Before he could say another word she intervened.
“I know, every Tuesday at 11 o’clock you get on at 103street on and get off at Brooklyn Museum.”
With this statement his curiosity was peaked. He said, “Do you mind if I come and sit next to you and ask you why you seem to know so much about me.”
“Please do.” She said.
He moved across the carriage and sat down next to her. The little dog looked up at him, sniffed, and made a small grunting noise as if to say he approved.
“My name is Robert,” he said, extending a hand.
She replied that her name was Catherine and warmly took his extended hand.
“I am very curious to know why you would keep track of my travel movements on a Tuesday. I remember seeing you many times before,” he said.
Before Catherine replied she looked at him as if she was a medical doctor examining a patient before making a diagnostic. What she saw was a man about her own age, gray hair, definitely thinning, an open face with a trace of loneliness and sadness around the eyes, a small mouth touched off with an aquiline nose. His bearing and manners were pleasant. She could even detect a slight whiff of his morning shaving lotion. He instantly attracted her.
“Well” she said. ”Every Tuesday and Thursday I take this train from 116th Street to the end of the line, Far Rockaway, and then turn round and come back. Like you, I always choose the third carriage. To tell you the truth it gives me something to do; passes the time of day.” At this point she lowered her voice. “I have invented a little occupation. On my travels there and back I make a mental note of people I think are interesting. Generally it is never more than five. I tend to be interested in people of our own age, as they carry the baggage of their past. When I get home I write a story about each person; I give them names, and imagine what they would be like. If I never see them again their story ends there, but you would be surprised many of my imaginary friends have quite long stories attached to them. You see, when I see them again I imagine what they have been doing since the last time I saw them. I write in a diary form so I know the last time I met them. Take you for example: as I see you often you have a diary all to yourself.”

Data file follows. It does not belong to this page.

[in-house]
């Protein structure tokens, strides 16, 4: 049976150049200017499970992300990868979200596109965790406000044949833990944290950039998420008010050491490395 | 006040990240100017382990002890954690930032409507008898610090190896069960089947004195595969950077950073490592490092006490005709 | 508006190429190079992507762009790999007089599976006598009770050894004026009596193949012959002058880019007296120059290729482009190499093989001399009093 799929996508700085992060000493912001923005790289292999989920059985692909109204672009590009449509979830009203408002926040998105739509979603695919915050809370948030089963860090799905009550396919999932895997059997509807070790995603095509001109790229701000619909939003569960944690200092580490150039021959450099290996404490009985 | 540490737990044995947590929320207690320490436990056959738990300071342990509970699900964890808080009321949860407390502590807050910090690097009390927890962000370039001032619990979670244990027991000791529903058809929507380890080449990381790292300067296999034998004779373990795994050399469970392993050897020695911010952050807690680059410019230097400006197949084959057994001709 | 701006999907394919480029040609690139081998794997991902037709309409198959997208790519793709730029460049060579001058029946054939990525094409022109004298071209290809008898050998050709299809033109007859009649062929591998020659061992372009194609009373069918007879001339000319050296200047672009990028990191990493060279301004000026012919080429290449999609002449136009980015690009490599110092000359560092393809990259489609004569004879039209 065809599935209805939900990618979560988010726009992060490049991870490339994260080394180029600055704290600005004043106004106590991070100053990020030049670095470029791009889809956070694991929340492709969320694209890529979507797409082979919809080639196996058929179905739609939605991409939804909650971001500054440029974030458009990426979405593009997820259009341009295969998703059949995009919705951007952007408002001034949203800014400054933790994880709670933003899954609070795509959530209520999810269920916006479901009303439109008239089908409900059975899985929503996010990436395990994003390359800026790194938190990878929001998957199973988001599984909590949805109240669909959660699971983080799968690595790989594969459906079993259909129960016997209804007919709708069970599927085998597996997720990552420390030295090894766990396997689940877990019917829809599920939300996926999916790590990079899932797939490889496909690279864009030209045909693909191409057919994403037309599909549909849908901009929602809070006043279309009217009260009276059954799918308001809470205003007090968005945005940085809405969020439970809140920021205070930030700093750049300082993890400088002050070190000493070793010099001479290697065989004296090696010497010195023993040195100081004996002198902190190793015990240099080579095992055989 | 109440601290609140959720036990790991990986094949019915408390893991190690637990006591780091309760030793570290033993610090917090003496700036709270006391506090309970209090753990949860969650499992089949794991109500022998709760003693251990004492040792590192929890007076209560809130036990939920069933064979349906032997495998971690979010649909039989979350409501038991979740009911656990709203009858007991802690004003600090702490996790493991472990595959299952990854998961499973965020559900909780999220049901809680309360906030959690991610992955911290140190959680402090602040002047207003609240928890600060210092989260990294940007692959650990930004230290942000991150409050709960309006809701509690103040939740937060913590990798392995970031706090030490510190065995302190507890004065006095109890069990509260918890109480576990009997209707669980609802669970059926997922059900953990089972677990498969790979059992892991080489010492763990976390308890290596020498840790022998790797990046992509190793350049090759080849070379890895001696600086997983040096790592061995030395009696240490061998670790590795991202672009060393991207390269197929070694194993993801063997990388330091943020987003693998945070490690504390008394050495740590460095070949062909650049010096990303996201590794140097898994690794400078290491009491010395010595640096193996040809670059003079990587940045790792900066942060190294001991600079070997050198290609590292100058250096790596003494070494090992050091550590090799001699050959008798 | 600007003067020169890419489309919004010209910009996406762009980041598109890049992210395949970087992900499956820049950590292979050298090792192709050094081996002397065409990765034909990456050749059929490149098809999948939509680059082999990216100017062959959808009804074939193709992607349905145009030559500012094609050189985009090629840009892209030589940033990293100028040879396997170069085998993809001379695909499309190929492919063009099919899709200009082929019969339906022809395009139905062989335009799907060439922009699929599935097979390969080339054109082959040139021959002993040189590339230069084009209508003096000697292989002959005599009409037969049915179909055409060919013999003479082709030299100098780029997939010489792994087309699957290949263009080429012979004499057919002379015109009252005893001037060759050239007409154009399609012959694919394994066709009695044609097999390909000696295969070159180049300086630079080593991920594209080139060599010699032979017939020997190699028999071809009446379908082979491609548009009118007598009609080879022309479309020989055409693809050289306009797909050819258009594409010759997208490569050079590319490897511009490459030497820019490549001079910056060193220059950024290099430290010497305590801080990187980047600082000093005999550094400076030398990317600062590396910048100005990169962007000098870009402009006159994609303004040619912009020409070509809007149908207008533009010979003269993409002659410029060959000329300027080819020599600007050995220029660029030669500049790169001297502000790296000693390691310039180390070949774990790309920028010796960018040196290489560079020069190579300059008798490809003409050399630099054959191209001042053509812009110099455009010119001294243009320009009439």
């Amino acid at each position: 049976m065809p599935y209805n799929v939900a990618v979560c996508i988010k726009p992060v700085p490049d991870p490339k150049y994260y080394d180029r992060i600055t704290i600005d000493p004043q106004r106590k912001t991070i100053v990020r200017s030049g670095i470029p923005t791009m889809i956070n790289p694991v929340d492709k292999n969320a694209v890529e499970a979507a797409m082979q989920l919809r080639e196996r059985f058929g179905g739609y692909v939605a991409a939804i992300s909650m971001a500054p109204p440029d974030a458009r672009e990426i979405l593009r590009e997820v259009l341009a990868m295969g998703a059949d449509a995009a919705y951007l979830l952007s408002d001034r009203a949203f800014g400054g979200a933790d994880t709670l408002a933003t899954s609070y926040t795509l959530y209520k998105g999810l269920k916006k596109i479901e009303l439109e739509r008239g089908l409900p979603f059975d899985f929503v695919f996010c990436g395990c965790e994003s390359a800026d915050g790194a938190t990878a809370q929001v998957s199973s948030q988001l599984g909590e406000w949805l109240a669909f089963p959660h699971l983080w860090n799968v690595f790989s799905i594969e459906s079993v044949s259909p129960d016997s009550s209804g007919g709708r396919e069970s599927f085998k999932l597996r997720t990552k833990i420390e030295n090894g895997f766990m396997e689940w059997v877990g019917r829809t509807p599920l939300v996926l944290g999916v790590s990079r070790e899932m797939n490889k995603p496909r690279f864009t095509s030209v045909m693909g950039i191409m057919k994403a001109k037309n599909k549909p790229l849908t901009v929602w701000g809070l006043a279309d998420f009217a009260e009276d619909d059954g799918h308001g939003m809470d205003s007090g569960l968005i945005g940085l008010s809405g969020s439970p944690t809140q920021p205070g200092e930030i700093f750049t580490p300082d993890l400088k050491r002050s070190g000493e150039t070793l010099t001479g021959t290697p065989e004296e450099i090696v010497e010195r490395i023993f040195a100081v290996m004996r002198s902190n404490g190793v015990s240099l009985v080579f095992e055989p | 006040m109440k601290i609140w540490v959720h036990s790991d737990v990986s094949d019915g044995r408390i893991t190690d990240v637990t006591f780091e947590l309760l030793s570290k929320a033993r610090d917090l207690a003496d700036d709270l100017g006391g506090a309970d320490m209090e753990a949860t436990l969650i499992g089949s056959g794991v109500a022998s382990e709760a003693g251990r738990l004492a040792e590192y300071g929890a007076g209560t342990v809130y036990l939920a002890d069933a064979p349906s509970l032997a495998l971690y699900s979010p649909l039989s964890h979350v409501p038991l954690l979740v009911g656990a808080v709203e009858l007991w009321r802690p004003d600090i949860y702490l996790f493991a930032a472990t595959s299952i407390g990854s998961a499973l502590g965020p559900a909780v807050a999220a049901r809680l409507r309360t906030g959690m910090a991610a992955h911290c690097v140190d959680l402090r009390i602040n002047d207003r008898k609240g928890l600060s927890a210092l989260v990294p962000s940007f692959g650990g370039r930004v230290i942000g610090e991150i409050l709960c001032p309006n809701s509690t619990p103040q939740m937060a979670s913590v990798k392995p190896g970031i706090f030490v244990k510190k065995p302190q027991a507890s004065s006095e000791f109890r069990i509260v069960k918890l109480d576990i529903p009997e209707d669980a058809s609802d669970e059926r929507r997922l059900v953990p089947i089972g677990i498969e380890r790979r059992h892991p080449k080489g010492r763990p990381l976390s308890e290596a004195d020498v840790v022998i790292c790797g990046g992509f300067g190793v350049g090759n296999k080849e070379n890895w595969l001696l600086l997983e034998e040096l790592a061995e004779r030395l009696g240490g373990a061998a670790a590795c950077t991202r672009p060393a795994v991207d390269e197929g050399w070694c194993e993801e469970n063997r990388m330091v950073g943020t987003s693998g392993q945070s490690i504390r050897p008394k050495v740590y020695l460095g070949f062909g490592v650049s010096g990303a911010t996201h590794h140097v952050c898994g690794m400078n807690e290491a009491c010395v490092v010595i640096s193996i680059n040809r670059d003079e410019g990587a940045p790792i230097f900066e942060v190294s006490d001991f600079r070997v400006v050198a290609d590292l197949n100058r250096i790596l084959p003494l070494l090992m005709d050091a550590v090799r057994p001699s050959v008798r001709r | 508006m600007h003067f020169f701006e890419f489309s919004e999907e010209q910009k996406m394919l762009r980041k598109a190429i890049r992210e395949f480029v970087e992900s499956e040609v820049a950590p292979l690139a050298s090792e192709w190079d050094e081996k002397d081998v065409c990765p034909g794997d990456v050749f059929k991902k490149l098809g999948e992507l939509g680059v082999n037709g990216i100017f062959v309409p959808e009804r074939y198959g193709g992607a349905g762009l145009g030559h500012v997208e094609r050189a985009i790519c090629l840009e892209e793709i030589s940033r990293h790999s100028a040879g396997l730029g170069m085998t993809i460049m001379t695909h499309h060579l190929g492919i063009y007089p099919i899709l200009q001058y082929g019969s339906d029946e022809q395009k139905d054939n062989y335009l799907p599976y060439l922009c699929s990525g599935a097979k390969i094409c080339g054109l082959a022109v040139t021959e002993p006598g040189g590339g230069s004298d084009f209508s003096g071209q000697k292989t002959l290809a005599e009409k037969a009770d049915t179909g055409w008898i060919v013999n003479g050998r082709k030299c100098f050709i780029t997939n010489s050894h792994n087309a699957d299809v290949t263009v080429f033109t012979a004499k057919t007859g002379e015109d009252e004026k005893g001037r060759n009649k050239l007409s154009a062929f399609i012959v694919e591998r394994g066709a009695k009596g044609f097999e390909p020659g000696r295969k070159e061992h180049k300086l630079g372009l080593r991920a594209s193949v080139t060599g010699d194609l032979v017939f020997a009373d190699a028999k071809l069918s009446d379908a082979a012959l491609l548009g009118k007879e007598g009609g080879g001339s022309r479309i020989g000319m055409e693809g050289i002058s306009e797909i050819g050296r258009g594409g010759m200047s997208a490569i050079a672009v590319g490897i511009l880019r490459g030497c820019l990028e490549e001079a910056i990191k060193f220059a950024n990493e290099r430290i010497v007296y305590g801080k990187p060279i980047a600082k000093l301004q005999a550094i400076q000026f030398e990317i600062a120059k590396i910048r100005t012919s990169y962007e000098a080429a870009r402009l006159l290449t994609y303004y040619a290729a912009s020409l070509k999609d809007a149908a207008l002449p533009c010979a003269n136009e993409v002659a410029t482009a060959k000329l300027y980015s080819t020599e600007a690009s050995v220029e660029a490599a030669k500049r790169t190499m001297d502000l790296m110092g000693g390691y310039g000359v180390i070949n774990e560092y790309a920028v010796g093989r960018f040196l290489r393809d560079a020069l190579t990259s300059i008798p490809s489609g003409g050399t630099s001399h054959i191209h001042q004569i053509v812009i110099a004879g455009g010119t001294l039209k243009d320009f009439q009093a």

She paused. “This is a very unusual day as I make it a rule never to have any contact with my imaginary friends; somehow I think it would spoil my world to know what they were really like. Don’t you?”
Robert didn’t know what to reply. His thoughts were concentrated on this little old women who was spending two days a week on the subway living in the real world and then going home and converting this world to an imaginary world. Before he could say anything she started talking again.
“You see my husband died fifteen years ago; we had no children so to fill my lonely days I started traveling the subways. Within the first year I had my little plan all worked out. Ride to the end of the line on Tuesdays and Thursdays, and write my diary on the other days of the week. You see, I was an English schoolteacher so the writing part is easy.”
Again she paused lost in thought. Robert looked at her in fascination. He was about to ask her a question when with a sigh she continued.
“Just lately I have missed a few days, a great disappointment. I have not been feeling well; it must be old age.” Suddenly she gently touched his arm.
“Be careful, you get out at the next stop.”
Robert’s question was forgotten as he got up to leave the train. Just before he moved towards the carriage doors he turned to Catherine and said.
“See you next Tuesday.” She looked at him and smiled.
For the first time as far as Robert could remember he had a feeling of looking forward to their meeting next week.